“In the past, studies have shown that the combination of resistance exercise with consumption of animal-derived protein (such as whey, casein, eggs, meat) has had a different effect on muscle growth than when resistance exercise was paired with plant-based protein such as soy,” said Dr. Jaeger, one of the studies authors. “The results of this study show, for the first time, this has changed. The objective of the study, titled, ‘Rice Protein Increases Lean Body Mass, Muscle Hypertrophy, Power and Strength Comparable to Whey Protein Following Resistance Exercise,’ was to determine if high doses of rice protein isolate could increase recovery and elicit adequate changes in body composition compared to whey protein isolate if given following periodized resistance-training. In summary, we found that rice protein isolate administration post resistance exercise decreases fat-mass and increases lean body mass, skeletal muscle hypertrophy, power and strength comparable to whey protein isolate.”
For the study, Dr. Jaeger and his co-author, Dr. Jacob Wilson (University of Tampa, Department of Health Sciences and Human Performance), surveyed 24 healthy, college-aged, resistance-trained participants. Each had a minimum of one year of strength training experience. The participants were randomly and equally divided into two groups. Each group consumed 48g of rice or whey protein isolate immediately following training on training days only. Participants followed a specific training protocol three times a week for eight weeks under direct supervision. The supplements contained equal amounts of calories and protein. Before and after the first training session, participants gave ratings for perceived recovery, soreness and readiness to train. At baseline (week 0), midway (week 4), and end (week 8) participants were measured for muscle thickness, body composition, bench press and leg press strength. Changes were measured and recorded.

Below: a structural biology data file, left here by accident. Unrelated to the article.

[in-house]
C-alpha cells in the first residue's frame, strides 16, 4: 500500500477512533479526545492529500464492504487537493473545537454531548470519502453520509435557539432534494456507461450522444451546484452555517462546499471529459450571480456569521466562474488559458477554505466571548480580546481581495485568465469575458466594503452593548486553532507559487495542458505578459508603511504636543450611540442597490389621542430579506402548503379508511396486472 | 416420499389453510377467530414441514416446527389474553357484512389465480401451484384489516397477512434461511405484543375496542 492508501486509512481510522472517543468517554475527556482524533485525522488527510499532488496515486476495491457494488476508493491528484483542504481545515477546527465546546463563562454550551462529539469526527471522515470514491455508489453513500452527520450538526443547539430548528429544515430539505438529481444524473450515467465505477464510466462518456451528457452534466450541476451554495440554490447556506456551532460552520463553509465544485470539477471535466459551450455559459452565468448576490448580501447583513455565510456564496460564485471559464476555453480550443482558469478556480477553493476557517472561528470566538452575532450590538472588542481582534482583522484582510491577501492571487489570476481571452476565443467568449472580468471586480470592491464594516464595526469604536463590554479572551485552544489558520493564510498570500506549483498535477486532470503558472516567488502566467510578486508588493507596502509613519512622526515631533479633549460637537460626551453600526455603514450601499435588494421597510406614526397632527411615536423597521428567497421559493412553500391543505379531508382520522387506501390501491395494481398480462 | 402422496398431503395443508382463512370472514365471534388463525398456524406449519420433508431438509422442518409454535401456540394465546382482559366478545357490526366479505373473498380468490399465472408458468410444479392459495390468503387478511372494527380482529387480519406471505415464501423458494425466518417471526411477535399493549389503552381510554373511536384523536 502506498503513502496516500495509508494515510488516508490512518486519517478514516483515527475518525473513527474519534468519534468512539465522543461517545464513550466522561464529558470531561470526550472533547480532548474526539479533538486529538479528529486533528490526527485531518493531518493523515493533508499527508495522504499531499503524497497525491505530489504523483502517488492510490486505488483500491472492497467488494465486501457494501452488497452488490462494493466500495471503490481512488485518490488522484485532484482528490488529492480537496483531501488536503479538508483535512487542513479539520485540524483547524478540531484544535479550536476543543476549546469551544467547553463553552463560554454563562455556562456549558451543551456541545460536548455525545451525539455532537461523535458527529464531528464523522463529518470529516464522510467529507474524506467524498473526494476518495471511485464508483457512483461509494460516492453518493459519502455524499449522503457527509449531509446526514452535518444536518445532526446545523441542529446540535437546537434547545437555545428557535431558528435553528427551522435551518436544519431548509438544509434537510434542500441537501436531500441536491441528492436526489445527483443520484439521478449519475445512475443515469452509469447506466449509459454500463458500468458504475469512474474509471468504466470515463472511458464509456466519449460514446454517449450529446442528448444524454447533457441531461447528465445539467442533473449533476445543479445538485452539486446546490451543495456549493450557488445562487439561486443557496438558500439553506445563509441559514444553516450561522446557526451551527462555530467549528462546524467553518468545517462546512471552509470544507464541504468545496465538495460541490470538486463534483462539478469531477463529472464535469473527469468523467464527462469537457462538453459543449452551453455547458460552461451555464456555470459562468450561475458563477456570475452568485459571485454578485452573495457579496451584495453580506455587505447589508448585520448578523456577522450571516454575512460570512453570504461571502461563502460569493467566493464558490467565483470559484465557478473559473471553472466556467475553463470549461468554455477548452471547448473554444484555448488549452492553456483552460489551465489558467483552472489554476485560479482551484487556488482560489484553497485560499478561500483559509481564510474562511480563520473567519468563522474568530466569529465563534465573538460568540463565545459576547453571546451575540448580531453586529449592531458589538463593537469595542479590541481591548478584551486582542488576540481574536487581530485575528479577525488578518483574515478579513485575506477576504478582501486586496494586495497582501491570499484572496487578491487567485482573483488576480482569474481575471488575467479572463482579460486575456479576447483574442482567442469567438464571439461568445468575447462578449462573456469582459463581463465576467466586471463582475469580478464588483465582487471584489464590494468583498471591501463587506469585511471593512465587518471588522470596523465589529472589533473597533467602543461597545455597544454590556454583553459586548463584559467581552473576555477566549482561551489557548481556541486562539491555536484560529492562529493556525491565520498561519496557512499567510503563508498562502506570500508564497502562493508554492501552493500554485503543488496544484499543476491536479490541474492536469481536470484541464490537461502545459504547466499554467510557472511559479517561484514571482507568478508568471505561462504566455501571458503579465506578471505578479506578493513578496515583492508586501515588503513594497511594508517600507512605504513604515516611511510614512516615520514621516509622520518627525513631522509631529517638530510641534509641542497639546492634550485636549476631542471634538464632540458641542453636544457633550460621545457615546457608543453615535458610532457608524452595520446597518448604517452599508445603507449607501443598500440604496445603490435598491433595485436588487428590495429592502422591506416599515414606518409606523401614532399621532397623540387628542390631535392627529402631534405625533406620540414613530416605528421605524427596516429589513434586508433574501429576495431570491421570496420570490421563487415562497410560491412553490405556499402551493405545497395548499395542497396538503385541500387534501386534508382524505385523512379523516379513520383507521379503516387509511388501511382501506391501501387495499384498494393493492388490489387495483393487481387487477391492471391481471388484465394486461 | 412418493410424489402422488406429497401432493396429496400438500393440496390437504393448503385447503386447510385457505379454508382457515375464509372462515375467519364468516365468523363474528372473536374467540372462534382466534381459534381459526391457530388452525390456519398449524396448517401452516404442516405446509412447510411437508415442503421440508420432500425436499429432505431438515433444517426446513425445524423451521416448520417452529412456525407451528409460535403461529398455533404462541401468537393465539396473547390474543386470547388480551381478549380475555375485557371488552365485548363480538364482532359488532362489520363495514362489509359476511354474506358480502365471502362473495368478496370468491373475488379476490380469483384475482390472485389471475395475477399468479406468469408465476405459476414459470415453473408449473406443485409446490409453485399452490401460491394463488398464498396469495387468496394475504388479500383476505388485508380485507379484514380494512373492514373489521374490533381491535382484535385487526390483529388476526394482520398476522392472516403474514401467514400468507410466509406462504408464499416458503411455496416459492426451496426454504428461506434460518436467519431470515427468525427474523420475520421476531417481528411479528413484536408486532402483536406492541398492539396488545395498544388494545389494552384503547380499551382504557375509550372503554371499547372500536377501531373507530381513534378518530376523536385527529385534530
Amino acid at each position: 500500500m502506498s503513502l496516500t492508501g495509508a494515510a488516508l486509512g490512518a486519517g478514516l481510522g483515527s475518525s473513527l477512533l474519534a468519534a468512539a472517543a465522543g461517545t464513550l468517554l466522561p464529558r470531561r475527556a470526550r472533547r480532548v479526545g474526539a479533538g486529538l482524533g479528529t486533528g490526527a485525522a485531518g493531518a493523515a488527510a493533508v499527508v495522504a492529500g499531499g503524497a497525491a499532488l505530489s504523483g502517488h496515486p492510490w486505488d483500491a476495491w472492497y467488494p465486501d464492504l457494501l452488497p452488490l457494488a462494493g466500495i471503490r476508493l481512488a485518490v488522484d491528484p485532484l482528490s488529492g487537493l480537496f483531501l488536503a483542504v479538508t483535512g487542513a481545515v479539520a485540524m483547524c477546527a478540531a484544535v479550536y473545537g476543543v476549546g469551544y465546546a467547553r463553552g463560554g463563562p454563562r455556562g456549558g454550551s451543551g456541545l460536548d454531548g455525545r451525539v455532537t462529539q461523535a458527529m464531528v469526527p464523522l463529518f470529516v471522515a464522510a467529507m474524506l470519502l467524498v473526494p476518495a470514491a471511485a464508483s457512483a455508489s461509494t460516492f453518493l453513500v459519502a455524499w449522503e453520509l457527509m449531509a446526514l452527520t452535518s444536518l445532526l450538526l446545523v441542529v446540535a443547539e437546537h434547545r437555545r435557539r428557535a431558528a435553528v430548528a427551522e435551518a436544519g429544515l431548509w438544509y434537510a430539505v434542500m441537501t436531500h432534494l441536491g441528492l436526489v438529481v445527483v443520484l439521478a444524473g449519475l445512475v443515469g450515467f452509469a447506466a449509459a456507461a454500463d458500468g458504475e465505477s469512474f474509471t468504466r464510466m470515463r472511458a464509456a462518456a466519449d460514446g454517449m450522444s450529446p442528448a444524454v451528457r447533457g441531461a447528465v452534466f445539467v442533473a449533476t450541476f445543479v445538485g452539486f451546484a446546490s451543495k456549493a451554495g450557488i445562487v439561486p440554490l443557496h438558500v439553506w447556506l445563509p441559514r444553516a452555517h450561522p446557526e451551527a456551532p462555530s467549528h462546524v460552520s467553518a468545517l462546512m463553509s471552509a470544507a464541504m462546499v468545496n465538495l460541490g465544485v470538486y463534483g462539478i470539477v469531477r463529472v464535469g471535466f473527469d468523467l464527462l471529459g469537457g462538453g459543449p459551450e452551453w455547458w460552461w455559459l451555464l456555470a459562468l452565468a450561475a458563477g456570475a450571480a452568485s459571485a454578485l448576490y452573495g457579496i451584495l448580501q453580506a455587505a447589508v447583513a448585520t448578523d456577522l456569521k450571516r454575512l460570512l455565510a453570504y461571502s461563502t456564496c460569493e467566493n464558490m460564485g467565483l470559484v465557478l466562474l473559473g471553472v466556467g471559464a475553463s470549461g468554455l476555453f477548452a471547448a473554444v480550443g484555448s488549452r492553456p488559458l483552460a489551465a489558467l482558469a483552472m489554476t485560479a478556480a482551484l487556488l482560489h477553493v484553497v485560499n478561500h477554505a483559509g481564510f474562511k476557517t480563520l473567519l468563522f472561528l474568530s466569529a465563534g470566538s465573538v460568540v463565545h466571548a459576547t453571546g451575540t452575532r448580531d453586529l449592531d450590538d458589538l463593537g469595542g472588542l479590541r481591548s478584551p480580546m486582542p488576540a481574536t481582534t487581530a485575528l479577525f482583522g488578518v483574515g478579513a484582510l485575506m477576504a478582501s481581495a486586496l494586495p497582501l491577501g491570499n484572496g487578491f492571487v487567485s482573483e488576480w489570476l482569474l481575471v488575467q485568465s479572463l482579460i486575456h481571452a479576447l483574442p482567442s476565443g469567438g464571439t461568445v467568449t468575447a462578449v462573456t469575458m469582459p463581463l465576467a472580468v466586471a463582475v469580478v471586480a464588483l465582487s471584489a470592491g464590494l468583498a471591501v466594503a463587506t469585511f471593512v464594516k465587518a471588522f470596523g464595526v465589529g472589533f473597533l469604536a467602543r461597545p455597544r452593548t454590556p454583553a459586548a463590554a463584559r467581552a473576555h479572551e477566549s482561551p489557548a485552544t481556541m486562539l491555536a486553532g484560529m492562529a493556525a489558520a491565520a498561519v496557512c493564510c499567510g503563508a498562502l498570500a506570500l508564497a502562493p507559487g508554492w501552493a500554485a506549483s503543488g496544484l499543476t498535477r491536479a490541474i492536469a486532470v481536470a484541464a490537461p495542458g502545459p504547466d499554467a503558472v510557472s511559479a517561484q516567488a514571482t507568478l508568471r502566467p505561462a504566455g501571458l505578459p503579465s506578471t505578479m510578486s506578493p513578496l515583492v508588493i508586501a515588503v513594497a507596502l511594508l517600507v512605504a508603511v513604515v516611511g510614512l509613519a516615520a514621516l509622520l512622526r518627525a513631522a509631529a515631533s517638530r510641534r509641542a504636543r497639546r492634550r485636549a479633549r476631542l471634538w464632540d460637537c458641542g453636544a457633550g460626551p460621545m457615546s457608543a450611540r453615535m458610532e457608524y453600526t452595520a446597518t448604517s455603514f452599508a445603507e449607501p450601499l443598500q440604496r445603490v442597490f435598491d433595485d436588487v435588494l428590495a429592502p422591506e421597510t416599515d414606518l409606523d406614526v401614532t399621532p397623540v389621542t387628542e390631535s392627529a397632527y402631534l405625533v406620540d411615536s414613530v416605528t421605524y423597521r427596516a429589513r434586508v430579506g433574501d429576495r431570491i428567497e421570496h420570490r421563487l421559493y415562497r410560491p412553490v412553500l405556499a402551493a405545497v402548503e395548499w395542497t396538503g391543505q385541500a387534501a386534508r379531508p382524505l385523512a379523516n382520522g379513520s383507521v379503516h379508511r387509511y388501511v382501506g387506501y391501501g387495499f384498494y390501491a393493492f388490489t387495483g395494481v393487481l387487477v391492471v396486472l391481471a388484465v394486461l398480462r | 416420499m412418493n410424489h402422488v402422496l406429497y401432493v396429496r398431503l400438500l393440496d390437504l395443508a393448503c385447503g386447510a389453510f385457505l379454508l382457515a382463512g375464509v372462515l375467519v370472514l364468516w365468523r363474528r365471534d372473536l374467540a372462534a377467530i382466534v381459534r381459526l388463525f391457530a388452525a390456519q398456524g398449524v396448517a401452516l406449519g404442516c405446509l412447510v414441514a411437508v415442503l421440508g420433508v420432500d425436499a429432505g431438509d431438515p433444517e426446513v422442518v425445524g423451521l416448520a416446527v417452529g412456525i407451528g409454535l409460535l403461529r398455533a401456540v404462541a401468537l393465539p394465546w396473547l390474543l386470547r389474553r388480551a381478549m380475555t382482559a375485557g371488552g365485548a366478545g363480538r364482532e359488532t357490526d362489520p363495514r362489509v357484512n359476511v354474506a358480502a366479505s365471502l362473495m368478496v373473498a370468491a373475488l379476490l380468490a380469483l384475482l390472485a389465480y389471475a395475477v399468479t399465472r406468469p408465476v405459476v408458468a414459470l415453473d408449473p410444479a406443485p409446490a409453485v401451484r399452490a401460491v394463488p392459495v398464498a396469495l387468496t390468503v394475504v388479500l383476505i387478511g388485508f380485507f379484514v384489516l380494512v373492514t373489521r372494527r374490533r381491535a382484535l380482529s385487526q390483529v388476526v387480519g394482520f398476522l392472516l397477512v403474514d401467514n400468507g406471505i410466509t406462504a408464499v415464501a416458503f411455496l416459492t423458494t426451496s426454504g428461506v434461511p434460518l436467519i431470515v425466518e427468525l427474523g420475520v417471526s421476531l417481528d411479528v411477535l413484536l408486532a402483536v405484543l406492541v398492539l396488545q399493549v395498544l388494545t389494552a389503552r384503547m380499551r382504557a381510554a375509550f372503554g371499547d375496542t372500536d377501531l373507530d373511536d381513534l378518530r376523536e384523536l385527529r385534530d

Results showed there were no significant differences in the ratings between the groups supplemented with rice versus whey for recovery. In other words, each supplement produced a similar effect. Moreover, both groups experienced significant changes in body composition, strength and power from week 0 to week 8. Specifically, muscle mass, strength, and power increased while body fat decreased. The changes observed were similar for both groups.
David Janow, JD/MBA, CEO, of Axiom Foods, Inc., stated, “Whey protein has been the gold standard of the fitness industry, but as of today, that may be changing. Intolerance to lactose affects nearly 70% of the world’s population. Hormones used in cow farming are passed on in larger concentrations through dairy products than through cow meat. We’ve heard how hormones in cow milk are affecting early puberty. Soy protein is losing popularity after learning about phytoestrogens. Allergen-free plant-based protein is now being shown to rival whey protein.”